Online tools help quick strike

To respond quickly to time-sensitive targets on the battlefield, coalition forces are relying heavily on a pair of online collaboration tools.

The tools are housed at the Combined Air Operations Center, the primary theater command and control facility for orchestrating Operation Iraqi Freedom's air campaigns.

The $45 million CAOC facility is a two-story building with about 3,000 computer systems and myriad antennas, said Air Force Maj. Amy Dayton, chief of CAOC systems, adding that the systems there are designed to enable coalition forces to communicate completely in cyberspace when necessary.

Online collaboration tools housed there are enabling CAOC personnel to "communicate instantaneously with other operators and decision-makers, both on the other side of the room as well as on the other side of the world," Dayton said in an April 3 e-mail.

"In a wartime environment, seconds count," she said. "Previously, coordination on time-sensitive targets was done with standard communications media such as telephones and conference calls, but today's time-sensitive air operations are being fought utilizing two key systems."

The first one is the Automated Deep Operations Coordination System, which has reduced the time needed to identify and strike emerging targets. It also enables military leaders "to monitor the status of all air and land forces while providing ready access to a wealth of intelligence and weaponeering data," Dayton said.

ADOCS is a joint mission management software application that provides a suite of tools and interfaces for horizontal and vertical integration across the battlefield. It originated as a Defense Advanced Research Projects Agency program and had primarily been used by the Army.

The system has evolved into the "go to war" automated support system for deep operations in several theaters, and it includes a function that facilitates the integration of coalition artillery with U.S. tools, according to contractor General Dynamics C4 Systems, a unit of General Dynamics Corp.

The second key collaborative tool is InfoWorkSpace, which is used for online briefings throughout the planning and execution cycle. Developed by Ezenia Inc., IWS is used by military and government agencies, including the State Department, to enable virtual conferencing from anywhere in the world. It provides everything from private instant messaging to shared on-screen white boards, which far-flung staff can draw on to exchange ideas.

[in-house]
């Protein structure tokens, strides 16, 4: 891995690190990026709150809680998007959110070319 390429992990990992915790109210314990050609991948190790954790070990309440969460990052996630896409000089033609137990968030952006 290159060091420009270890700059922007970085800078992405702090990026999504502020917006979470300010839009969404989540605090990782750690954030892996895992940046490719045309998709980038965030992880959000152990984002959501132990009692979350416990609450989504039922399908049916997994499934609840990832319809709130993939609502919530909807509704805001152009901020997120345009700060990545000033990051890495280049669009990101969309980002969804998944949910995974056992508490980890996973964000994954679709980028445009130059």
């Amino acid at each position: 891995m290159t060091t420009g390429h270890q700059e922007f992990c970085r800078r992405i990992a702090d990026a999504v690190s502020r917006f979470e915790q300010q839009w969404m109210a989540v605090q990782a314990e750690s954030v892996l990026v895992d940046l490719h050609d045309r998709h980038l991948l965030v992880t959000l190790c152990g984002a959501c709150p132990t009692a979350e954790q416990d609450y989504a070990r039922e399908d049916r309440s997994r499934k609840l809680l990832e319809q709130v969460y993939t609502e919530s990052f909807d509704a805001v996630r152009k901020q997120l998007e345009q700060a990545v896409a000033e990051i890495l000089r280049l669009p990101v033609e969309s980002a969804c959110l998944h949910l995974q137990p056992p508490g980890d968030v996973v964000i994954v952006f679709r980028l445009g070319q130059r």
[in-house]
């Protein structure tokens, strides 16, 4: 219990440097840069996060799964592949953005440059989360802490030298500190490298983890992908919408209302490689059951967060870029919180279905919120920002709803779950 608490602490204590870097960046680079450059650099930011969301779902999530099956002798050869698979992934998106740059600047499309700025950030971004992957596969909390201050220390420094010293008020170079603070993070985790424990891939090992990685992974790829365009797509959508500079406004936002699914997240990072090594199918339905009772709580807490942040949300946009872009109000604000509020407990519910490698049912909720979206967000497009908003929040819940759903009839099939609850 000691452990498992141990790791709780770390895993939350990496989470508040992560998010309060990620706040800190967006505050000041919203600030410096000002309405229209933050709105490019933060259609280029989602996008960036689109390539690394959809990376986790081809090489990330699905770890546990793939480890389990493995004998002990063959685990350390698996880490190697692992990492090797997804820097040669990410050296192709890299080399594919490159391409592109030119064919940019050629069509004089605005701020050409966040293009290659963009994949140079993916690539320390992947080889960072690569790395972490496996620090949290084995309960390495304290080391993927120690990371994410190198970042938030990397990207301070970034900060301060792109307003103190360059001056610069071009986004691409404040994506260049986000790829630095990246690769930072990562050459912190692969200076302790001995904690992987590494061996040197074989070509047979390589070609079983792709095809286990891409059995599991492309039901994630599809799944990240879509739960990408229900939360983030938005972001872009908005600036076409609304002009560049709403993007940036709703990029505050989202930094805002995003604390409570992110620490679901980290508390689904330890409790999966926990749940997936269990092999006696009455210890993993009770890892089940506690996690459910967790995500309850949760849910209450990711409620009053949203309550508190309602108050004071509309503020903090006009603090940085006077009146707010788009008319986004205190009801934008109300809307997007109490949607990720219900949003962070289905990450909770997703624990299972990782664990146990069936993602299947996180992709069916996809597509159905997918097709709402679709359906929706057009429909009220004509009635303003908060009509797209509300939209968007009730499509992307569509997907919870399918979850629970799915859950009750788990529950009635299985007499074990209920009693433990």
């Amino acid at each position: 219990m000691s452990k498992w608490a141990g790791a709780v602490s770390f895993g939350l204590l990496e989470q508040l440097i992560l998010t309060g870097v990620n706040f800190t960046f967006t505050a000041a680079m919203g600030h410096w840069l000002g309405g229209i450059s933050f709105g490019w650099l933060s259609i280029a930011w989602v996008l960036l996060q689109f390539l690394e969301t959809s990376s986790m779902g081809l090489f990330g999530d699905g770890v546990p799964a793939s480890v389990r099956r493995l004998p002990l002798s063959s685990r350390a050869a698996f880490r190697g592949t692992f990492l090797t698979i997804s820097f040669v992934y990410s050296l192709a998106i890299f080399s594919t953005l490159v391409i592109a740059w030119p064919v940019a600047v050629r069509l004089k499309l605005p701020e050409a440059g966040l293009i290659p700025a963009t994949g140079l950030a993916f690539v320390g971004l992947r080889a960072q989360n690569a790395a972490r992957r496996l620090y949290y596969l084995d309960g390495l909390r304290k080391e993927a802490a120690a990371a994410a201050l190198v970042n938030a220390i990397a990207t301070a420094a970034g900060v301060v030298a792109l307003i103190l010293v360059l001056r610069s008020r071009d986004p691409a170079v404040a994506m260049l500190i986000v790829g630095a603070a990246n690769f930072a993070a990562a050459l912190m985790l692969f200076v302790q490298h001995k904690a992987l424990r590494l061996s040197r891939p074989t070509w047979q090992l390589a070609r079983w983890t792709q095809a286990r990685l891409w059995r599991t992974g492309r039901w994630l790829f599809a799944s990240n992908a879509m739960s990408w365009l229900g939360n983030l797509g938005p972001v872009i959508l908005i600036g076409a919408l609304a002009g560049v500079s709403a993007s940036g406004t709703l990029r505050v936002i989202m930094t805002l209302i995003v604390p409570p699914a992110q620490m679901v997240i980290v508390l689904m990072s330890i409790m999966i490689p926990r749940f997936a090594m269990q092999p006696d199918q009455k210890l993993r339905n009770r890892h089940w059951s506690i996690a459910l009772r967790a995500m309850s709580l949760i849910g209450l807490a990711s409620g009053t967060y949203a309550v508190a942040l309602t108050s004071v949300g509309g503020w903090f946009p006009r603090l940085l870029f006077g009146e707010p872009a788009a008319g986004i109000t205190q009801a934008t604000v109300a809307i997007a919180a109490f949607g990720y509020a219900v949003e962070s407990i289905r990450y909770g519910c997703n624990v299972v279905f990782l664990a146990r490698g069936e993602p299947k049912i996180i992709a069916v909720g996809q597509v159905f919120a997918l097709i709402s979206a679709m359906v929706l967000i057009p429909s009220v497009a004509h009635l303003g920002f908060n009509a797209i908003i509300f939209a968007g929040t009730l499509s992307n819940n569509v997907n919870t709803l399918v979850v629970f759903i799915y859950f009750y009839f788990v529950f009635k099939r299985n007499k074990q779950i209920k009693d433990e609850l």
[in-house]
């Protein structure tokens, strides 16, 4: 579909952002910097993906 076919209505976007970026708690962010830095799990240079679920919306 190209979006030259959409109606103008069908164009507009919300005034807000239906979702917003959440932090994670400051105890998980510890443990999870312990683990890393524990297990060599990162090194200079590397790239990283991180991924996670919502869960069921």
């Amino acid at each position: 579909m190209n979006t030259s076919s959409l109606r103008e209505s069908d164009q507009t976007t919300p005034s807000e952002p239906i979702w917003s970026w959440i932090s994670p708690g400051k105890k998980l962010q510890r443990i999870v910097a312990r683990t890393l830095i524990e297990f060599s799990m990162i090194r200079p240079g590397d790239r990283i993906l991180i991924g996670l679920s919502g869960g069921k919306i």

"IWS' strength for the CAOC is its integrated file sharing and conference briefing capabilities, and [IWS] is used very heavily ... to coordinate on time-critical targets," Dayton said

Despite the advanced collaboration being done by coalition forces, challenges remain. Bandwidth, processor speed and hard-drive capacity remain obstacles for implementing collaborative systems and many other air operations systems, she said.

The past challenge of joint interoperability among the U.S. military services has been largely overcome at the CAOC, but the challenge of coalition interoperability remains. Coalition releasable networks, which allow information to be securely disseminated to British, Australian and Saudi forces throughout the theater, have worked well so far, but more needs to be done, she said.

"Much of the military communications architecture mirrors the organizational relationships for the managing, owning and subscribing organizations," Dayton said. "The challenge for DOD in the future is that we must work to provide a communications mesh for all joint organizations without constraining ourselves to thinking within our individual services."

For operational security reasons, Air Force officials would not discuss the exact location of the CAOC or the number of people who work there.

The center has been used to coordinate air strikes in Afghanistan as part of Operation Enduring Freedom, and previous media reports have said it is located at the Prince Sultan Air Base outside Riyadh, Saudi Arabia.


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